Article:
Aloysius Pang death: SAF calls for army-wide safety timeout, reduction in training tempo

Nicholas Yong
Assistant News Editor
Chief of Defence Force Lieutenant-General Melvyn Ong addresses reporters at a press conference on Thursday, 24 January 2019. The conference was called to address the death of local actor Aloysius Pang, who died during a training exercise in New Zealand. PHOTO: Dhany Osman/Yahoo News Singapore

The Singapore Armed Forces (SAF) is calling for an army-wide safety timeout and will also reduce the tempo of training in the army, navy and air force services, following the death of local actor Aloysius Pang during a training exercise in New Zealand.

Speaking at a press conference at the Ministry of Defence (Mindef) on Thursday (24 January), Chief of Defence Force Lieutenant-General (LG) Melvyn Ong said that the safety timeout will last “a month or two”.

“(After the timeout), we will reduce our training tempo and review this across the SAF to focus on safety…this will take the form of lowering the duration, the intensity, the frequency of existing training. (It) will be enforced for as long as it takes for us to get it right.”

Pang, 28, was severely injured at Waiouru Training Area on Saturday while performing maintenance work on a Singapore Self-Propelled Howitzer (SSPH), sustaining injuries to his chest and abdominal areas.

The armament technician from the 268th Battalion Singapore Artillery was participating in Exercise Thunder Warrior, an artillery live-firing exercise, at the time of the incident.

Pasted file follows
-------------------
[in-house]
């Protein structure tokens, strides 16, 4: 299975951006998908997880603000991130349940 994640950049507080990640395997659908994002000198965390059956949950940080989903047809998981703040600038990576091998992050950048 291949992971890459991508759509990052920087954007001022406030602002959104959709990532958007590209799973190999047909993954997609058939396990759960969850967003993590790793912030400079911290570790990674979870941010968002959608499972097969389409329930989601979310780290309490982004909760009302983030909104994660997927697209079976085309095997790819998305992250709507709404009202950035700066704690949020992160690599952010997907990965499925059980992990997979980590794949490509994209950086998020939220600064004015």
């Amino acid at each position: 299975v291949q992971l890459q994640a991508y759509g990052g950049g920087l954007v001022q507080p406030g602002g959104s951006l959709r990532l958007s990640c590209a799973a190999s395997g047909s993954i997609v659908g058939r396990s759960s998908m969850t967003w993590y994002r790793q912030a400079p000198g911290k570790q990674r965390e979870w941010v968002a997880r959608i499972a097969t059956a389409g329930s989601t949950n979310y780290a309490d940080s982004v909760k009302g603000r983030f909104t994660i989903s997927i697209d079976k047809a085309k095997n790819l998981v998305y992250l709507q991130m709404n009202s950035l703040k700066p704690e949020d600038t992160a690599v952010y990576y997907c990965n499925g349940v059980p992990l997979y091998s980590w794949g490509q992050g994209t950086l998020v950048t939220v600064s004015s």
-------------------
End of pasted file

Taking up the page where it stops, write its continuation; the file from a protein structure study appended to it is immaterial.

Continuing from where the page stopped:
When asked by a reporter at the conference, LG Ong confirmed that the timeout also applies to Thunder Warrior and that the exercise has been cut. The exercise was originally scheduled to end on 2 February.

Armament Technician Corporal First Class (NS) Pang Wei Chong, Aloysius, was carrying out repair works inside the Singapore Self-Propelled Howitzer on 19 January 2019 at Waiouru Training Area, New Zealand when he sustained injuries when the gun barrel was lowered. INFOGRAPHIC: Mindef

Pang passed away on Wednesday night (Singapore time) at Waikato Hospital, New Zealand, where he was warded in its intensive care unit, following a third operation on Tuesday night.

According to Chief of Army Major-General (MG) Goh Si Hou, the SSPH has been in operation since 2003 without causing serious injury to any individual.

MG Goh added that immediately after Pang was injured, a safety pause was called for artillery training in New Zealand. “We also called for an immediate pause for all maintenance-related works and training, both in New Zealand as well as in Singapore.”

Noting that he had a safety call with more than 1,200 army commanders and trainers on Thursday morning, MG Goh noted, “We may have sound safety systems and processes, good commanders on the ground, but we recognise that every time we fall short, the cost could be very costly.

He added, “We want to put a singular focus on training safety on the ground, going forward. If this means removing training activities, reducing some of the training that we do in the meantime, we will do that.”

An independent Committee of Inquiry will be convened to investigate the circumstances leading to the incident.

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